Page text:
“Real Women Have Bodies”, the fifth story in “Her Body & Other Parties”, is a vividly told, deeply disturbing story that reminded me of how edgy speculative fiction can be.
Told from the point of view of a young woman whose name we never learn, the story has a veneer of engaging immediacy beneath which flows a deeply frightening idea. The imagery is as beautiful as the content is uncompromisingly brutal.
In another world, this would be the story of a young woman, recently graduated from college, burdened by student loans and the unfulfillable expectations of her parents, working a dead-end, minimum wage job at a dress shop, who falls in love with the daughter of the dressmaker.
In Machado’s world, this story becomes something more as she adds an incurable plague sweeping across America that, through means no one understands, makes women fade into silent, sentient, incorporeality.
As the love story between our heroine and Petra, the dressmaker’s daughter, unfolds, the plague goes from a gone-viral horror on the Internet, through a major topic of TV News coverage, to something real and deeply personal.
No one knows how the plague is transmitted or how the women are transformed but women affected by it slowly fade from solid flesh to something that can barely be seen. The first time our heroine comes into direct contact with these women she realizes that:
“…the room is full of women. Women like the one in the viral video, see-through and glowing faintly, like afterthoughts.”
The symbolism of the faded-away-but-not-gone women is open to interpretation. In part, they seem to be being pushed into invisibility by a society that values them only when they are attached to things of beauty. In part it seems to be an abnegation that is worsened by the fatalistic passivity of the women it affects. Mostly it seems that women are falling victim to an unavoidable fate which leads me to think that this is a metaphor for America’s rape culture and normalisation of misogyny. Although everyone knows about the plague in theory, they don’t let themselves think about the reality of it until it touches them or someone they know. Women continue with their daily routines and hope to be spared. Male pundits become angry at the women for letting this happen to them and thus making problems for everyone else.
The fate of these fading women is contrasted with the robust solidity of our heroine and the strength of the passion she feels for Petra. Sex is positioned as the opposite of fading away. At one point, our heroine overhears two boys talking about only being attracted to solid women. They say:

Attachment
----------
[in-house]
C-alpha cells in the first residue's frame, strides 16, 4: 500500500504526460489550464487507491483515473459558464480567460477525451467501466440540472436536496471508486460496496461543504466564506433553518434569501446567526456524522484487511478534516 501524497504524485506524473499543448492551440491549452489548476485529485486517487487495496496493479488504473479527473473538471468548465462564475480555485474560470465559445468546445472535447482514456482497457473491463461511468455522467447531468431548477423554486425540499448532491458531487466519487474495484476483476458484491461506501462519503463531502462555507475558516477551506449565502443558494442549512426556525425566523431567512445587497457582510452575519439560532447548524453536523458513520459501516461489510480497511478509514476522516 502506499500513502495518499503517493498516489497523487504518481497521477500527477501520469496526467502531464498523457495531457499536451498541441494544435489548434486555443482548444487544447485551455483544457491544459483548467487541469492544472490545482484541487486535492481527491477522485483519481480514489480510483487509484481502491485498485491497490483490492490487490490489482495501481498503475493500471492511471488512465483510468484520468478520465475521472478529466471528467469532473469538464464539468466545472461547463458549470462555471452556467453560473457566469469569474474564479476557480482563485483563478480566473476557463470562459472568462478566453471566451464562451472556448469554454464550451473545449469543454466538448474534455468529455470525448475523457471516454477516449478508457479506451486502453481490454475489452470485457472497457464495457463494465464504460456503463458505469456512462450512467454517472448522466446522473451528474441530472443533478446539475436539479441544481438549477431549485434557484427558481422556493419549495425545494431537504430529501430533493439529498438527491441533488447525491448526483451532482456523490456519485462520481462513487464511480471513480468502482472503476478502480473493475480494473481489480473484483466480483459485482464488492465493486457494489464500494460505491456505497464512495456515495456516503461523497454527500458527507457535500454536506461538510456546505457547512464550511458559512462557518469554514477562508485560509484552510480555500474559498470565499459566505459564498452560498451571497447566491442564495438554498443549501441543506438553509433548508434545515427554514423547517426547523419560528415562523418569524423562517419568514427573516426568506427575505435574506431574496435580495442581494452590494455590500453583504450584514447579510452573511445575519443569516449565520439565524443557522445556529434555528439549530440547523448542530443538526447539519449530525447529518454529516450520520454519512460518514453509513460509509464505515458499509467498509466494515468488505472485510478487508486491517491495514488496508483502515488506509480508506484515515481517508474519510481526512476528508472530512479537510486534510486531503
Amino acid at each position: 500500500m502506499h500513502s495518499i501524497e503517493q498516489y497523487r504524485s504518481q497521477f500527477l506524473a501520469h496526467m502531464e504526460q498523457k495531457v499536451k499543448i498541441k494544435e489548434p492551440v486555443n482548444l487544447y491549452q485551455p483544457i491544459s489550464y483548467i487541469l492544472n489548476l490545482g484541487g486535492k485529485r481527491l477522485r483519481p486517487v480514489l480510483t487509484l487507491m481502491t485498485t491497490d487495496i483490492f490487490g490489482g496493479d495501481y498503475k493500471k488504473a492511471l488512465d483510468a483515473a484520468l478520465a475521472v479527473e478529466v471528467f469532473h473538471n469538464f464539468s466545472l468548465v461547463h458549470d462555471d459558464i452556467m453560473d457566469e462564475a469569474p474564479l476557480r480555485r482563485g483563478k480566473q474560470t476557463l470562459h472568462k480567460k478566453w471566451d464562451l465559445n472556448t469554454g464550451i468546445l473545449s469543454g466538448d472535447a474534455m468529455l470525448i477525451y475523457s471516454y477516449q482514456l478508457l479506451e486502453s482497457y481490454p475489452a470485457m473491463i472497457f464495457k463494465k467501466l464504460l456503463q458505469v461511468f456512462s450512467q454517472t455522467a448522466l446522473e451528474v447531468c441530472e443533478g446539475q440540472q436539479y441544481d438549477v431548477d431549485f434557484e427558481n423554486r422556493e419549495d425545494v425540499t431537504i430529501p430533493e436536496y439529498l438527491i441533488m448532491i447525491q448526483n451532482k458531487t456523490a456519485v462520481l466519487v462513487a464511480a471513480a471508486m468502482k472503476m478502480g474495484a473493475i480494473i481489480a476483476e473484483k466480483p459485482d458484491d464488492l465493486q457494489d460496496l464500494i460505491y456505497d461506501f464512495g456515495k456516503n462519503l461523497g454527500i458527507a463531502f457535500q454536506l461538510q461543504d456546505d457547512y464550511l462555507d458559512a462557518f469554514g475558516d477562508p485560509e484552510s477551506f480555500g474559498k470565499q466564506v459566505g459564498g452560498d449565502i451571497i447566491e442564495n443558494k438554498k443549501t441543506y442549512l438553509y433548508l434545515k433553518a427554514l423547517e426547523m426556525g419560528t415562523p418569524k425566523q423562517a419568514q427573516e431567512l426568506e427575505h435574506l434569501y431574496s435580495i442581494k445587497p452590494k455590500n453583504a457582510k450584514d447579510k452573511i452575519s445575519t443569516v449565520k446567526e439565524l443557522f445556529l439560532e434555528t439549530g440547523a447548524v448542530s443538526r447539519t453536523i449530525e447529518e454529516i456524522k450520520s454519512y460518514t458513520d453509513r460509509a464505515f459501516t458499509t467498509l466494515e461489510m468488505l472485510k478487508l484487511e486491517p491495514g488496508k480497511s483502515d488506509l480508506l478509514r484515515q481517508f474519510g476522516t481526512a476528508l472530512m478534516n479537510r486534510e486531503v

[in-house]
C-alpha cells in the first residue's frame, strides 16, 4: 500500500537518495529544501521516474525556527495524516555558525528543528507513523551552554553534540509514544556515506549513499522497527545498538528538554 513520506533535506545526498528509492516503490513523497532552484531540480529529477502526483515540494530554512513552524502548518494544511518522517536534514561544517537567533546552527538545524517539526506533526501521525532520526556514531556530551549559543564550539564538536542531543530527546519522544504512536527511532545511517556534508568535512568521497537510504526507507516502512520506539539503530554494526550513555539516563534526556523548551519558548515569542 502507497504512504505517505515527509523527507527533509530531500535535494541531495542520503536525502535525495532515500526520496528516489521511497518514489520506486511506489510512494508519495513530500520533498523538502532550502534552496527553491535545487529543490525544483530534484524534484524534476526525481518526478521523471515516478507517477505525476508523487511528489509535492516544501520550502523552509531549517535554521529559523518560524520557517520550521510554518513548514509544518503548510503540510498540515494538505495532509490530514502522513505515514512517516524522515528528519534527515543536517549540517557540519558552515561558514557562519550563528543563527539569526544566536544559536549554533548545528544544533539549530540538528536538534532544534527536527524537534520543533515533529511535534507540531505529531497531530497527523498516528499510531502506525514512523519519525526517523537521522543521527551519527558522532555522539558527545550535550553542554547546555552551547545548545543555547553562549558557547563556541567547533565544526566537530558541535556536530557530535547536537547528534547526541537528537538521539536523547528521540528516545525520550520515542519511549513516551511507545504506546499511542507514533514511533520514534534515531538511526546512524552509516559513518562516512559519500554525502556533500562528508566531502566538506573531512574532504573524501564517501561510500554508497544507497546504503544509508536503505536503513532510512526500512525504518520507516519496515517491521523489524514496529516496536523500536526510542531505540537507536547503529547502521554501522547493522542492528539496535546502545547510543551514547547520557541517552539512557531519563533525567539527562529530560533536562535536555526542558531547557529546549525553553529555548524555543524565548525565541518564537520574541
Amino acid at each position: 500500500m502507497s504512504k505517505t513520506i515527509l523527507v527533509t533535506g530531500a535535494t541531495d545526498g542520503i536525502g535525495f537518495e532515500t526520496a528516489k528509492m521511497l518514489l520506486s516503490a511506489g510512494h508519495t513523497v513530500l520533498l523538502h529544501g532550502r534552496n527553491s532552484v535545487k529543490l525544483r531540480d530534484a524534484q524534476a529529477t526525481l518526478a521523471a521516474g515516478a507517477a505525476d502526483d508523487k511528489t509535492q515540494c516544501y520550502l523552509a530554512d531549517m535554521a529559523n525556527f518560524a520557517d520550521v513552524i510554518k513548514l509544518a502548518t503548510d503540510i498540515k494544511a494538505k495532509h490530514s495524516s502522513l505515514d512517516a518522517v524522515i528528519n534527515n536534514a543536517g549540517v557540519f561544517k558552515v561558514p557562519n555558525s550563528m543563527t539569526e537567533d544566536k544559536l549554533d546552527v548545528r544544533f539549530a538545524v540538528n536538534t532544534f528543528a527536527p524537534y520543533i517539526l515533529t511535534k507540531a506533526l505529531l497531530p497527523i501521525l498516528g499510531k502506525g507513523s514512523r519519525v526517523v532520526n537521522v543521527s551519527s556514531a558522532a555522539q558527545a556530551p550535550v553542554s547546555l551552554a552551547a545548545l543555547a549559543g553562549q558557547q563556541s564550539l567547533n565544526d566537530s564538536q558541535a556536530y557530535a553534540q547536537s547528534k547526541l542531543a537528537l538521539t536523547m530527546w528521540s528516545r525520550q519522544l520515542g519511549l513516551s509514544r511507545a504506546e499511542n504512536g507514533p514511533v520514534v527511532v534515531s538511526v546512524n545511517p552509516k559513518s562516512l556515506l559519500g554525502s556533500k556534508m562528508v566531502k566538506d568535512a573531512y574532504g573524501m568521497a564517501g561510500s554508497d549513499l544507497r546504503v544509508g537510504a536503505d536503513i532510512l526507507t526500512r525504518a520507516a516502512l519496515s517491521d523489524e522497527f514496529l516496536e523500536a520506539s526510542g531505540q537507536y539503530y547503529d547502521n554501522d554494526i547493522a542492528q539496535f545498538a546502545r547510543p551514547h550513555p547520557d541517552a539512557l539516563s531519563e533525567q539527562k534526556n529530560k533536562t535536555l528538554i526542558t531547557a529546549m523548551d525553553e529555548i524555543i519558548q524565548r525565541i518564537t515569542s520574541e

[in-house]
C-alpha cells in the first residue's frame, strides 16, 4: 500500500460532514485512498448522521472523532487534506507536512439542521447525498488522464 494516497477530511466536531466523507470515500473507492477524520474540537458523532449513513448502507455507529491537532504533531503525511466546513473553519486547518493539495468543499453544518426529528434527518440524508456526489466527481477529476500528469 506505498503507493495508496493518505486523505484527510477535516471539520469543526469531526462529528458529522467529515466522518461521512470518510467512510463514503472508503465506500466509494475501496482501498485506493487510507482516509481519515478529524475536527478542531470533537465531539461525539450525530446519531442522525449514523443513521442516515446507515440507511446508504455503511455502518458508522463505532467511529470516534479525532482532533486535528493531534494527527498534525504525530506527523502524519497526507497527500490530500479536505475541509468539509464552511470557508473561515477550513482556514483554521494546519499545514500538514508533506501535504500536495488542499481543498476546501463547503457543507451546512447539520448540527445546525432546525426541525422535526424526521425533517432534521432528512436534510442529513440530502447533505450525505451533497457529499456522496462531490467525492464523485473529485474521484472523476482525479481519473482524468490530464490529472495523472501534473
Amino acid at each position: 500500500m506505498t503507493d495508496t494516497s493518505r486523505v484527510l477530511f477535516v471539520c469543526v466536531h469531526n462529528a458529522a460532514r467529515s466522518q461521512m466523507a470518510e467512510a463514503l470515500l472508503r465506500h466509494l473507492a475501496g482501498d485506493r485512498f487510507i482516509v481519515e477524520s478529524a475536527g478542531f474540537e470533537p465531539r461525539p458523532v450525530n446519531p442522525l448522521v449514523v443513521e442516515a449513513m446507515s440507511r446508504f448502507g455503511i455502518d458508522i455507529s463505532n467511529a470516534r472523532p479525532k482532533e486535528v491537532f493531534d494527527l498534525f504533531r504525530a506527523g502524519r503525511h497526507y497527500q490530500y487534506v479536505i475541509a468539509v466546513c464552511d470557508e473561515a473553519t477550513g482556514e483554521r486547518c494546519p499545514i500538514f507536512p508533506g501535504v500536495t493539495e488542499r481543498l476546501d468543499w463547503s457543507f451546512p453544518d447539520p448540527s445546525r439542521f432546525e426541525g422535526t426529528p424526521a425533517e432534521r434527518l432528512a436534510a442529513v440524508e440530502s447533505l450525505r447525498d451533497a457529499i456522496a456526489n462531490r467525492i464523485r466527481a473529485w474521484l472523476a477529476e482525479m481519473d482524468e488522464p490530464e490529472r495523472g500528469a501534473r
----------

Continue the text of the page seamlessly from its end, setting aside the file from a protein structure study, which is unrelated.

“Hips,” Chris says. “That’s what you want. Hips and enough flesh for you to grab onto, you know? What would you do without something to hold? That’s like—like—” “Like trying to drink water without a cup,” Casey finishes.
Our heroine’s response to this is to think to herself:
I am always surprised at the poetry with which boys can describe boning.
Her own approach to describing sex is initially more matter of fact. She announces:
Petra fucks me in room 246, which is around the back of the building.
Her description of her first orgasm with Petra reflects the hard, tense, focus of her need. She says:
I come fast and hard, like a bottle breaking against a brick wall. Like I’ve been waiting for permission.
Later, when her relationship with Petra has developed, we see a softer side of our heroine, one she is still becoming comfortable with:
“I love you,” I say. It’s the first time I’ve said it, and it tastes strange in my mouth—real but not ready, like a too-hard pear.
Our heroine’s attitude to the faded women made the story for me. She is horrified but she feels compassion as well as fear and wants, somehow, to help them free themselves. This want leads to frustration as the women fail to behave as she would like them to and our heroine rages against the plague, the women and her own powerlessness.